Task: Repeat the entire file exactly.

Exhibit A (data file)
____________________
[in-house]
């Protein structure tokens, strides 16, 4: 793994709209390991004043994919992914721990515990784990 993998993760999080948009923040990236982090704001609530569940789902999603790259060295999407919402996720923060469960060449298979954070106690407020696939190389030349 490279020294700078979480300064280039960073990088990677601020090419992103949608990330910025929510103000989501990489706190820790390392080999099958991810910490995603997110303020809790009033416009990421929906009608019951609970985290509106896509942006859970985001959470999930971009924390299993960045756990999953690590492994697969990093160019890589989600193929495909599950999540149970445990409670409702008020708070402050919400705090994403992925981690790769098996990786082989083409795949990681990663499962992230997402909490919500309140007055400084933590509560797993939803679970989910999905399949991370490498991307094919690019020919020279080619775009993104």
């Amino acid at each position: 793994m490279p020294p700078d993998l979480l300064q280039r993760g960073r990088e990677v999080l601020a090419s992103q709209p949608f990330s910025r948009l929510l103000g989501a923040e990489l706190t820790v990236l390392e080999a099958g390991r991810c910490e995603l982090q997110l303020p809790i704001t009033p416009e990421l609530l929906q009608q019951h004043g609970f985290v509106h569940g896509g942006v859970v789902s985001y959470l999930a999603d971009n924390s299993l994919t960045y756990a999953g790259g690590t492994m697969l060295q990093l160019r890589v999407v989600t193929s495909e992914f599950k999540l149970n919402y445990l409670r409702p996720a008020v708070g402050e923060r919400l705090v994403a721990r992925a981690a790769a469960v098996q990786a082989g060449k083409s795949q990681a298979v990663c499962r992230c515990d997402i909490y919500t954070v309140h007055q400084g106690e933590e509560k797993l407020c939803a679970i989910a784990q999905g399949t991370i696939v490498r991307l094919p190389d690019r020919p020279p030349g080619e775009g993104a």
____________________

[in-house]
């Protein structure tokens, strides 16, 4: 793994709209390991004043994919992914721990515990784990 993998993760999080948009923040990236982090704001609530569940789902999603790259060295999407919402996720923060469960060449298979954070106690407020696939190389030349 490279020294700078979480300064280039960073990088990677601020090419992103949608990330910025929510103000989501990489706190820790390392080999099958991810910490995603997110303020809790009033416009990421929906009608019951609970985290509106896509942006859970985001959470999930971009924390299993960045756990999953690590492994697969990093160019890589989600193929495909599950999540149970445990409670409702008020708070402050919400705090994403992925981690790769098996990786082989083409795949990681990663499962992230997402909490919500309140007055400084933590509560797993939803679970989910999905399949991370490498991307094919690019020919020279080619775009993104």
């Amino acid at each position: 793994m490279p020294p700078d993998l979480l300064q280039r993760g960073r990088e990677v999080l601020a090419s992103q709209p949608f990330s910025r948009l929510l103000g989501a923040e990489l706190t820790v990236l390392e080999a099958g390991r991810c910490e995603l982090q997110l303020p809790i704001t009033p416009e990421l609530l929906q009608q019951h004043g609970f985290v509106h569940g896509g942006v859970v789902s985001y959470l999930a999603d971009n924390s299993l994919t960045y756990a999953g790259g690590t492994m697969l060295q990093l160019r890589v999407v989600t193929s495909e992914f599950k999540l149970n919402y445990l409670r409702p996720a008020v708070g402050e923060r919400l705090v994403a721990r992925a981690a790769a469960v098996q990786a082989g060449k083409s795949q990681a298979v990663c499962r992230c515990d997402i909490y919500t954070v309140h007055q400084g106690e933590e509560k797993l407020c939803a679970i989910a784990q999905g399949t991370i696939v490498r991307l094919p190389d690019r020919p020279p030349g080619e775009g993104a």